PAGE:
Let’s take Winston Churchill for example. He was ranked “The Greatest Briton of all time” in a 2002 poll of Britons by the BBC, above famous names like Charles Darwin and Isaac Newton. However, we know that his life was one of many prominent failures. Though he was known primarily for his achievements during war, he had several embarrassing military defeats such as in the Battle of Singapore against Japan which he called “the worst disaster in British military history” (whether this is true is another story). Furthermore, he also had several outdated and heavily criticized ideologies for his time. In the face of greater calls for freedom, globalization, and independence, he continued to be a grand imperialist until his death, even fighting adamantly against the decolonization of India despite promises to do so otherwise. Yet, we see that in hindsight, he is almost universally loved and revered.

Despite his failures during the process of living, fifty years after his death, we can undoubtedly say that “he has lived”. I know this sounds childish, but I always admired people like Churchill, or rather, I envied his way of life. He said himself before the outbreak of WWII, “I felt that all my past life had been but a preparation for this moment and this trial”. I imagined the moment when I too could one day look back at my life and say, “my life was but a preparation for this moment, and I think I did alright”.

Thus, from an early age, I was committed to preparing myself for that moment. I sacrificed fun, happiness, time, and energy, so that I could leave my mark on this world, rise up the ranks of society and do bigger things. From an early age, I constantly asked myself questions to reassure myself; “should life truly be about fun and happiness? Or should it be about a lifetime of service to a greater cause? Should it be to repay to society what is has invested in you? Is it just about family and friends? Is it about money, fame, and power?” For the time being, I followed the Winstonian model of “work when you’re alive, be satisfied from the grave”.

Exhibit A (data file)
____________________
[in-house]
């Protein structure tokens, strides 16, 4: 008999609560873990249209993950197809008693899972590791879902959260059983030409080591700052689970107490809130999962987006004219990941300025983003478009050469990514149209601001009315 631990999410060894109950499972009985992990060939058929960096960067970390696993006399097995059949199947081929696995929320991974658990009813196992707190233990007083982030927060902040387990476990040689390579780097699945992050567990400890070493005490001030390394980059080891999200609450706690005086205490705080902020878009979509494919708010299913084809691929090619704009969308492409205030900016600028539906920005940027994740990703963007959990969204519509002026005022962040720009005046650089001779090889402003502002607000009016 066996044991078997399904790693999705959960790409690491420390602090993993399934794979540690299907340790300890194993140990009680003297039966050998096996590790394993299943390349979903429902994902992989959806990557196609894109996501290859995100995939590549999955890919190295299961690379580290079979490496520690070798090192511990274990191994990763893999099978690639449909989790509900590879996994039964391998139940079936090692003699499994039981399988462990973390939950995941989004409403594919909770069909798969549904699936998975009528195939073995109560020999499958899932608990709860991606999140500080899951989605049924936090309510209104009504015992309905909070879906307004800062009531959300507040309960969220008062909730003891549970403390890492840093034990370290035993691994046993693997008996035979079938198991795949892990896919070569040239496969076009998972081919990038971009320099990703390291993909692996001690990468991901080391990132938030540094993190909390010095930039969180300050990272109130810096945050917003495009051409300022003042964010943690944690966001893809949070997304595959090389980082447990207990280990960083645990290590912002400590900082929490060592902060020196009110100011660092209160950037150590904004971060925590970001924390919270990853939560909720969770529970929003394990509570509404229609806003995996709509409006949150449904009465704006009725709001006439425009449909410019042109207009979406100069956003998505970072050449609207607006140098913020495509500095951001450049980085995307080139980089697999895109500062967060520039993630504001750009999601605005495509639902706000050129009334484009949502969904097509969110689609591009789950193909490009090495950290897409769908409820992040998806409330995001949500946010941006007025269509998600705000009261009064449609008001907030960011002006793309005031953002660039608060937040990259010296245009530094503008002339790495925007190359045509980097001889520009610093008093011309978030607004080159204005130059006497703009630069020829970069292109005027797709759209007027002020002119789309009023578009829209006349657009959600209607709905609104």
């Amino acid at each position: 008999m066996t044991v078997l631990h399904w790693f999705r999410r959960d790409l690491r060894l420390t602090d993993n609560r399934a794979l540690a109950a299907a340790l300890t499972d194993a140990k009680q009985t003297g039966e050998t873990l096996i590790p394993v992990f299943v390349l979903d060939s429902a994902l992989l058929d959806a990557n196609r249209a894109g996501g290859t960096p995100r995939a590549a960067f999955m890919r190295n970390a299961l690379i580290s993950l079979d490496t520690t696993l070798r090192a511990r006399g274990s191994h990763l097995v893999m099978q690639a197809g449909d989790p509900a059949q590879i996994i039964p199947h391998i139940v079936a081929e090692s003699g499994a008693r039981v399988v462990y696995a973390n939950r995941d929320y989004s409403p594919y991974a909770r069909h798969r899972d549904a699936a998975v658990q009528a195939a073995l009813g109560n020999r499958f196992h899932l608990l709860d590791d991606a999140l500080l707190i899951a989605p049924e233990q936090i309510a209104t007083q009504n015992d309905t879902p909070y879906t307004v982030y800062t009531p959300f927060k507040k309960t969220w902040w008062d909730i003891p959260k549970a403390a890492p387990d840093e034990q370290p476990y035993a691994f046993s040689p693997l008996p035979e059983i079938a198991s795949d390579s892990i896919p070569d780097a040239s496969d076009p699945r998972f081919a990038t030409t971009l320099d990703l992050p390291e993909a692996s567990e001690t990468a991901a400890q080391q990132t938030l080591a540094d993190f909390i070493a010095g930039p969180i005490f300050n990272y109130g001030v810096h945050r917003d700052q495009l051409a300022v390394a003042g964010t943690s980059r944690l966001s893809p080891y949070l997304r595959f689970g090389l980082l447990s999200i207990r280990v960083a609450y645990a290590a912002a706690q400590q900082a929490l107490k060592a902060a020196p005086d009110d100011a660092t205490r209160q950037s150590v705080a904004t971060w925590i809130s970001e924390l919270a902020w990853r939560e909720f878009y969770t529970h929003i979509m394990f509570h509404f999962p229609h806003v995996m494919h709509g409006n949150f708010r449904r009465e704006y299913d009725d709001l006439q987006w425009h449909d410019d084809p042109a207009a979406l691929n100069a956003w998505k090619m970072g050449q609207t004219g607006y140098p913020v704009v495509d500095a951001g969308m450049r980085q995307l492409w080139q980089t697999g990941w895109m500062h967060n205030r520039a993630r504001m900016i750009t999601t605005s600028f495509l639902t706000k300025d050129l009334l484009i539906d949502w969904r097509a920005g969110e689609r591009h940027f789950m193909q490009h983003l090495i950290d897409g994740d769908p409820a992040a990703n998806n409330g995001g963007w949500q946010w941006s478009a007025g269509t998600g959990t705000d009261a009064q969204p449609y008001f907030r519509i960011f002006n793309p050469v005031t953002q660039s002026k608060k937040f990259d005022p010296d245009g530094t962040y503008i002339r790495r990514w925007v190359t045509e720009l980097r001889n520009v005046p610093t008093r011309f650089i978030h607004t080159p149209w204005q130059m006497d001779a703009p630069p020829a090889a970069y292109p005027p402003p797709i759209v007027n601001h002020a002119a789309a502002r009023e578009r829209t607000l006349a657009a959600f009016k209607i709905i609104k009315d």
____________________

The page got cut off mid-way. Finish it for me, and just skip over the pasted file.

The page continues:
To be honest, he probably didn’t even think about or endorse this principle, but this is what the disillusioned Kohei created out of reading about him. Anyways, unlike many others around me, I was spending a good majority of my childhood not really thinking about “fun” or “happiness”. All I cared about was good grades, to do well in soccer, and to become a better person. I wanted to invest not in the moment, but in the future. The moment-by-moment mentality of living life didn’t make sense to me, and so I pursued a five-year-down-the-line perspective on life, doing in the present what I thought would be good for me five years later.

Beer, pub food, and friends

Unfortunately, this robot-like mentality towards life made me simultaneously feel as though there was something terribly amiss with such lifestyle. Why was it that when I’m lying on my bed at night with all the time and freedom in the world to let my mind wander, I would always have flashbacks to these split second images—these very specific, short, and isolated moments of my life? The memories were crystal clear, but they were often spontaneous and spurious, recurring and random. I couldn’t seem to make a logical connection to these memories and what purpose they served in my life. They weren’t particularly meaningful moments of my life–or so I thought at least.

A frequently recurring memory was of a time when I was in grade school. I was a terrible student and I never studied for the tests so I would always read the words wrong. One day, after the usual ordeal, my teacher put down the book, looked into each of our eyes, and confronted the class; “why are you all laughing? He’s your classmate isn’t he?” I remember those words ringing in my ears, “he’s your classmate isn’t he?”, and the sudden rush of tears that welled up in my eyes. I quickly wiped them away so no one would notice I was crying. No, I didn’t start studying harder the next day. Nor did I become kinder to others.

As far as I can tell, this moment did not seem to play any role in my life regarding my personal growth nor the development of my character. Perhaps I was overwhelmed by happiness that even after so many failed tests, someone was willing to stand up for me. Perhaps I was hit by a wave of shame for my previous lack of efforts. Regardless, all of these flashbacks were moments of raw, powerful emotions, from sadness, guilt, happiness, affection, loneliness, etc. In hindsight, I realized I didn’t have as many of these moments as I wanted.

Maybe it is the case that I had a lot of these moments, but I never thought much of them because I was so focused on the future and growth, rather than the present and gratitude. Either way, if I didn’t live in these moments, they did not get saved in my memories. For a long time, I avoided having fun, but now I wanted to start creating more memories and flashback moments; memories my mind will hopefully travel back to and make me smile during my sleep.